We are excited to see that the draft Scoping Plan highlights the importance of financial mechanisms to support organic farming. Similarly, we need financial support for farmers to experiment with and transition to ecological pest management practices. We recommend that the draft Scoping Plan include a commitment to also provide financial mechanisms to farmers, particularly small producers and BIPOC producers, to reduce pesticide use. Furthermore, many farmers receive technical assistance on their pest management practices from Pest Control Advisors (PCAs), many of whom are employed by pesticide manufacturers or distributors. There is an overwhelming need for more PCAs and other technical assistance providers with a background in ecological pest management and organic farming. Therefore, financial mechanisms must be provided to support increased technical assistance to reduce pesticide use, as well as direct incentives for farmers.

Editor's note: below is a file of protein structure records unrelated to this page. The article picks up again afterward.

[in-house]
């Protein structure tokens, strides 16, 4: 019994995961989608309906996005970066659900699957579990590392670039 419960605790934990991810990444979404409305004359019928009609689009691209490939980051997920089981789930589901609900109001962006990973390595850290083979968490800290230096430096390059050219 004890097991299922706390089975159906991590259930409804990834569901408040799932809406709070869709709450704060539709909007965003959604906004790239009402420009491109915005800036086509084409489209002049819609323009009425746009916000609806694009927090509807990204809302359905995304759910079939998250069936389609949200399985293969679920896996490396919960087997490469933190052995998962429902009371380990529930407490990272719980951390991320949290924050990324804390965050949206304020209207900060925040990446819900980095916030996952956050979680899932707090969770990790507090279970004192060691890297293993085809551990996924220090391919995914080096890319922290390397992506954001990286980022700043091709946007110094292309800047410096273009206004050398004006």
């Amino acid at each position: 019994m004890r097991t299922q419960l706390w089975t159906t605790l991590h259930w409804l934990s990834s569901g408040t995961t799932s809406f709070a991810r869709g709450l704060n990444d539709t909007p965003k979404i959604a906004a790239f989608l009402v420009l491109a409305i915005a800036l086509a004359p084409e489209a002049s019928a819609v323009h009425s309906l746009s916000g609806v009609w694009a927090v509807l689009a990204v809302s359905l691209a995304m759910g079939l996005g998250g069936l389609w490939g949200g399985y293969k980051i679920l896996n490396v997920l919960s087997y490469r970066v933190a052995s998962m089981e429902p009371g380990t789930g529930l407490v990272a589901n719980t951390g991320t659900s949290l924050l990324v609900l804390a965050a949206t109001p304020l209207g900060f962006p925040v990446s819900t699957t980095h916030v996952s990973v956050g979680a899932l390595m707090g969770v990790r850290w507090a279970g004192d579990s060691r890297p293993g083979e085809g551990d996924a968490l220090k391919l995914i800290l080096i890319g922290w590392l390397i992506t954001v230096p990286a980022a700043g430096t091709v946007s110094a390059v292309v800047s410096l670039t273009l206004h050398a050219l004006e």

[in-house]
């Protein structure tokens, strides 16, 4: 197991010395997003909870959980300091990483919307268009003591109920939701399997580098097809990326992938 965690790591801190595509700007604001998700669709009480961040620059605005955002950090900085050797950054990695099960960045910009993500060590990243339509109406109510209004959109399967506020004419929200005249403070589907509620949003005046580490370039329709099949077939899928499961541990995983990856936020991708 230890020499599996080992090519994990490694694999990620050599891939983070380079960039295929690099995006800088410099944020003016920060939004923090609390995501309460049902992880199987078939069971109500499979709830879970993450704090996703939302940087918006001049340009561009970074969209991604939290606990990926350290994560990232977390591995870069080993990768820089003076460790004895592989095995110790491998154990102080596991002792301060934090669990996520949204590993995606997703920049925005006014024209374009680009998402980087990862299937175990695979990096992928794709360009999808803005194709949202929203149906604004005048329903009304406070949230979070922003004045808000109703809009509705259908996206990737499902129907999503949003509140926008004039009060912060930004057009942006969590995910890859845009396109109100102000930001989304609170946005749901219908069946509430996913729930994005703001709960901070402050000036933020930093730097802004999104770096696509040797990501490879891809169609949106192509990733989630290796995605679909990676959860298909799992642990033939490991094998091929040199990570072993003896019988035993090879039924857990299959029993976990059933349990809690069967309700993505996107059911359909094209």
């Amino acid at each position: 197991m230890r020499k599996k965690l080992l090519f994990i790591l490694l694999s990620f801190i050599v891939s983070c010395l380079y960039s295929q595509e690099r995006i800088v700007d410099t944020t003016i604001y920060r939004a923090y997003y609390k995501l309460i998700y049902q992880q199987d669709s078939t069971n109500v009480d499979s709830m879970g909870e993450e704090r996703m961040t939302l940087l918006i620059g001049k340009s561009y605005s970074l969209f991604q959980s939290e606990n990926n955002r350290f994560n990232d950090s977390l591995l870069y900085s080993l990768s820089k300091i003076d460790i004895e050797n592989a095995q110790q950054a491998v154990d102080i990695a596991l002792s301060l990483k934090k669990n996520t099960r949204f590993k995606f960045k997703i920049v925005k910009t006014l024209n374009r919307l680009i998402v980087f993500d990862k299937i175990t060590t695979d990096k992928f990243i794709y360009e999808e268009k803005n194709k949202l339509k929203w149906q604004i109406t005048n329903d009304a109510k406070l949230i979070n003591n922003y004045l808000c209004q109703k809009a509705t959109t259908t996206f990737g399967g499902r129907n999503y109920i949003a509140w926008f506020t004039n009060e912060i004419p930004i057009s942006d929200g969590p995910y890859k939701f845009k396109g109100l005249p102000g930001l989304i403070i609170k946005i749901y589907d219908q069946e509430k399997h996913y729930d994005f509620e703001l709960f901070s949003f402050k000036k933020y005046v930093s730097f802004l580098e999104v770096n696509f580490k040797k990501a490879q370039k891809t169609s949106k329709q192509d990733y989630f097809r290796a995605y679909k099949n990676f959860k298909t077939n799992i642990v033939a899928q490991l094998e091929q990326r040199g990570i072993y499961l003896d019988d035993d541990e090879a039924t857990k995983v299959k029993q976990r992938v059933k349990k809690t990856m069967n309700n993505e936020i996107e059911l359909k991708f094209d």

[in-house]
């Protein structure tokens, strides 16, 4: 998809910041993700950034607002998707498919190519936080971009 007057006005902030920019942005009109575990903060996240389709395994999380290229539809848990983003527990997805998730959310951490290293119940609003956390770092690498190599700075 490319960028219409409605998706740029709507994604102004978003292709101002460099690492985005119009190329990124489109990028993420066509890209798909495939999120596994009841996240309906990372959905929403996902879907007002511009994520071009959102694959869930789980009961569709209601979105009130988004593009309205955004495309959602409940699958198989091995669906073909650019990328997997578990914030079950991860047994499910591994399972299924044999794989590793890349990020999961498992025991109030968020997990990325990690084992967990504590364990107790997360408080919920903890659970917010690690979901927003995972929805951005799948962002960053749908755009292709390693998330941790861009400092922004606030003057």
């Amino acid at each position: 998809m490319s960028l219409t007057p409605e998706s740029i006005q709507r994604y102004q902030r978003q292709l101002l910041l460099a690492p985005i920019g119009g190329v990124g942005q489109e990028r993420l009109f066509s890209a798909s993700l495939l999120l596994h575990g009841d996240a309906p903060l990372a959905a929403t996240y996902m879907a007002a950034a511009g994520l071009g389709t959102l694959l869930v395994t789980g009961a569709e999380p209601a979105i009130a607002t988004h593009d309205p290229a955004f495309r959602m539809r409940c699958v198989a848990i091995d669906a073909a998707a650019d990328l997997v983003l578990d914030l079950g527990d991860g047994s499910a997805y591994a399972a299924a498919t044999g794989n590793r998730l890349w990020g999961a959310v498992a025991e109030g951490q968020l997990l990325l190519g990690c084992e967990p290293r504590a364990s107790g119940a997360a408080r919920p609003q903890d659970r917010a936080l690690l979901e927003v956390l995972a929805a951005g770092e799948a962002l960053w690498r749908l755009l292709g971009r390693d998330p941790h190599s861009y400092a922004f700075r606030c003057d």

Thank you for considering our recommendations. We would be happy to discuss them with CARB staff.

 

Sincerely,

 

Asha Sharma, Organizing Co-Director, Pesticide Action Network

Margaret Reeves, Senior Scientists, Pesticide Action Network

Angel Garcia, Co-Director, Californians for Pesticide Reform, EJAC member

Jane Sellen, Co-Director, Californians for Pesticide Reform

 


Attachment www.arb.ca.gov/lists/com-attach/1206-scopingplan2022-UDMAdlckUV1RJ1Ax.pdf
Original File NameCPR PAN 2022 Draft Scoping Plan Comment Letter 062122.pdf
Date and Time Comment Was Submitted 2022-06-21 18:07:36

If you have any questions or comments please contact Clerk of the Board at (916) 322-5594.